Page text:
You’ve see it on the front of magazines, you hear it on the TV & radio, even our doctors are talking about mindfulness these days. But what is it exactly, what are the different types of mindfulness and why the sudden fascination?

Mindfulness is certainly nothing new, nor is it ‘new age’. You don’t have to have any religious beliefs, nor do you need to gain any special skills to be able to experience its benefits. 

At its core, mindfulness is really as simple as paying full attention to what is happening right now in the present moment. And anybody, in theory, is capable of that aren’t they?

But it isn’t as easy as it sounds. In fact, it’s incredibly rare.

Think about it. How often do you really fully experience something, intently paying attention as it unfolds? Be that driving to work, eating a sandwich, holding a conversation, walking in the park, anything. Or is your mind more often elsewhere? Ruminating about that thing your boss said this morning, or pondering something in the future like what you’re going to have for dinner, or bigger questions like what are you doing with your life?

And that is the crux of the issue.  

Unchecked, our minds have a persistent habit of getting carried away with themselves. Overanalysing what has happened in the past, building unnecessary anxiety about what could happen in the future, making up all kinds of potential scenarios, mentally drafting emails, or getting overrun with banal details such as shopping lists, all the while diverting our attention away from what is really happening in front of our eyes in the here and now, interfering with our relationships, and distracting from our enjoyment of life as it actually takes place.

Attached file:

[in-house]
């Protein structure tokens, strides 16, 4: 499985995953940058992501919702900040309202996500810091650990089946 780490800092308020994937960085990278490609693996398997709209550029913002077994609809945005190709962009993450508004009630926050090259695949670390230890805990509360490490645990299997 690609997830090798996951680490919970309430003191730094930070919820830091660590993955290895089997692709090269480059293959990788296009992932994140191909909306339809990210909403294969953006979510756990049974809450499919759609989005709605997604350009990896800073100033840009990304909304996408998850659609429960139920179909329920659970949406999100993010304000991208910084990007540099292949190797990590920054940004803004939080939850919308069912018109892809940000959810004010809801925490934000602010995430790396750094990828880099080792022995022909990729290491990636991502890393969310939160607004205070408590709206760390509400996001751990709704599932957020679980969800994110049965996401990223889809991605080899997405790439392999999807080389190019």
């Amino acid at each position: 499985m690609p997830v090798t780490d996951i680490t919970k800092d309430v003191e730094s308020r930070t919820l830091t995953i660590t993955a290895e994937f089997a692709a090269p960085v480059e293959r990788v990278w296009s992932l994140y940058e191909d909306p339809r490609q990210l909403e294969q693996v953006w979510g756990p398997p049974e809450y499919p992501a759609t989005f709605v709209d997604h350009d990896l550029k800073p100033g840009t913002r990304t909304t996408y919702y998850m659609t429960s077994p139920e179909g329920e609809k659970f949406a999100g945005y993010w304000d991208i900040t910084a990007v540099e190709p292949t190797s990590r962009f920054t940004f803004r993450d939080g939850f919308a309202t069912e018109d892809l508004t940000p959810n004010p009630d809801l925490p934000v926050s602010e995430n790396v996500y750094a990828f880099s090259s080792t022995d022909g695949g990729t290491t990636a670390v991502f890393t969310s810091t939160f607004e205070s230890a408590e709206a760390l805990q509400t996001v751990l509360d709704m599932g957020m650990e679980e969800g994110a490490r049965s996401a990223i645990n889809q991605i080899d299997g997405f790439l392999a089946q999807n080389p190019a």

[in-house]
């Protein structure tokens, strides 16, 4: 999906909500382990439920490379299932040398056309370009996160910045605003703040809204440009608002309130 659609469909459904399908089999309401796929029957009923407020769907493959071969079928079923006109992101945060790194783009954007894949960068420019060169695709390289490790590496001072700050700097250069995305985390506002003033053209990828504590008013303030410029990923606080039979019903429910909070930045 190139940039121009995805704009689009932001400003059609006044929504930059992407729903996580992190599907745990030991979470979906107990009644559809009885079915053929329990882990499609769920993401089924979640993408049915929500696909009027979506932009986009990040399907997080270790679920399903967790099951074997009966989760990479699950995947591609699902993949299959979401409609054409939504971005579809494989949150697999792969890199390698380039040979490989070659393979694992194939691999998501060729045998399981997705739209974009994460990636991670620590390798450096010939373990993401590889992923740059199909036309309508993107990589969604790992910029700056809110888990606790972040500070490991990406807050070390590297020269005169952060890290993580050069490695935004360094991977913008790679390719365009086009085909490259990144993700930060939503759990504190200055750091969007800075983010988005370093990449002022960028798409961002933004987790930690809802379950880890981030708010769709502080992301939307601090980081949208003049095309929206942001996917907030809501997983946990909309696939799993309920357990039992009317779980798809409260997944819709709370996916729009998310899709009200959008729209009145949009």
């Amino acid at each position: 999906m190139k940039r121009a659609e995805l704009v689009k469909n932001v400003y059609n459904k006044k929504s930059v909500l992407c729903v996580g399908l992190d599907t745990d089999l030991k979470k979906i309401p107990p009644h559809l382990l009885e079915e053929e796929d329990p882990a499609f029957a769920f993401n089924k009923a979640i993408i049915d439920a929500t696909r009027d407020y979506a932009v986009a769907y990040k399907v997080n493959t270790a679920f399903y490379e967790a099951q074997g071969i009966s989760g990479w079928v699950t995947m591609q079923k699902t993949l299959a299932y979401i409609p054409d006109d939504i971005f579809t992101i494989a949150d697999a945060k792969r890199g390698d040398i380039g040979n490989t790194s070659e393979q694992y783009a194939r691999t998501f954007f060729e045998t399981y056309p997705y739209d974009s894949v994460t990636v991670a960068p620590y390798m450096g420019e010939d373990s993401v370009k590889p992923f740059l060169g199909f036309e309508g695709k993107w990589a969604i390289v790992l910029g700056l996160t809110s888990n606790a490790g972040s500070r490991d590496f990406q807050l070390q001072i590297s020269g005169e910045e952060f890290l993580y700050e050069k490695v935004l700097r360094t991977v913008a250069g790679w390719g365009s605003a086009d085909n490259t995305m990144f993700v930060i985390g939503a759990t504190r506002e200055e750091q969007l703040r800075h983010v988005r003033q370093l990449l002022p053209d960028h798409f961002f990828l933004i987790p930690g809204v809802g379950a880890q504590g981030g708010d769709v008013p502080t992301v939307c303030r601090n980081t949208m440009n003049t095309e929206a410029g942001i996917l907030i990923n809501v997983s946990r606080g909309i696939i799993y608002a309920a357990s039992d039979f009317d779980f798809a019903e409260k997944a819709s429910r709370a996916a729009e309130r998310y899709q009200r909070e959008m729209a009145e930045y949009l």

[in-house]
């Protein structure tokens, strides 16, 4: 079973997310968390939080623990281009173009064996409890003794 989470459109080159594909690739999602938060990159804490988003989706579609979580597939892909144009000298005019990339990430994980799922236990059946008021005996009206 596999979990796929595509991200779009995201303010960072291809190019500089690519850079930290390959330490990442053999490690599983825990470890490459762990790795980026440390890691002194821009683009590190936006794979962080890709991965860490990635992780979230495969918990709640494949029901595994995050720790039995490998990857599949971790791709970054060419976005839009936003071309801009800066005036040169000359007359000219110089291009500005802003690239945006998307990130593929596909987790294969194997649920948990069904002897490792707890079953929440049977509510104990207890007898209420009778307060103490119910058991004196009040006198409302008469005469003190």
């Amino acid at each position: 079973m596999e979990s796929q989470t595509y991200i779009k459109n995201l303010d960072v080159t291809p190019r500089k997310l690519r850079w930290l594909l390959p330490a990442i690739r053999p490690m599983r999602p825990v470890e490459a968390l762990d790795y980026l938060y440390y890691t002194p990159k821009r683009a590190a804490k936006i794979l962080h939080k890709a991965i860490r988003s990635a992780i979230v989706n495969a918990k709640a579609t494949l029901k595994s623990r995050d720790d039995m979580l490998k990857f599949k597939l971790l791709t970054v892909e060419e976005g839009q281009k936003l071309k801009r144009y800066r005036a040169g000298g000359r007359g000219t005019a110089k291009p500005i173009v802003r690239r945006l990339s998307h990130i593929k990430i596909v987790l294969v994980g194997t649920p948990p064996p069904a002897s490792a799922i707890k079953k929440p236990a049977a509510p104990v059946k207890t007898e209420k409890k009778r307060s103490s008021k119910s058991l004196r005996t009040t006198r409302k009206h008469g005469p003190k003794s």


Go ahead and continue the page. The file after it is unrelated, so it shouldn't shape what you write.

The more this goes on, the more overwhelmed, anxious or depressed we can become, and it’s all the construct of our own mind.

So mindfulness is the simple practice of bringing us back into the present moment to interrupt our minds from running riot and re-tune us in to the here and now.

Four Types of Mindfulness

1. Mindful focus on a task, or object

The most easy way to practice mindfulness right now, or in almost any scenario is to focus your attention fully on a task or object.

As Vietnamese monk and celebrated mindfulness ambassador Thich Nhat Hanh says: 

“To my mind, the idea that doing dishes is unpleasant can occur only when you aren’t doing them.

“Once you are standing in front of the sink with your sleeves rolled up and your hands in the warm water, it is really quite pleasant.

“I enjoy taking my time with each dish, being fully aware of the dish, the water, and each movement of my hands. I know that if I hurry in order to eat dessert sooner, the time of washing dishes will be unpleasant and not worth living.

“That would be a pity, for each minute, each second of life is a miracle. The dishes themselves and that fact that I am here washing them are miracles!”

No dishes to wash you say? Alternatively, pick up a pebble, or a stick, or a pen. Hold it between your fingers and fully experience it. Feel every inch. Roll it around in your fingertips. Notice the different textures.

If you find yourself distracted, return to the object in hand and begin again.

Try the same thing with food, for example really savoring every segment of a satsuma. You’ll be blown away by how much more flavorsome and enjoyable than usual it is.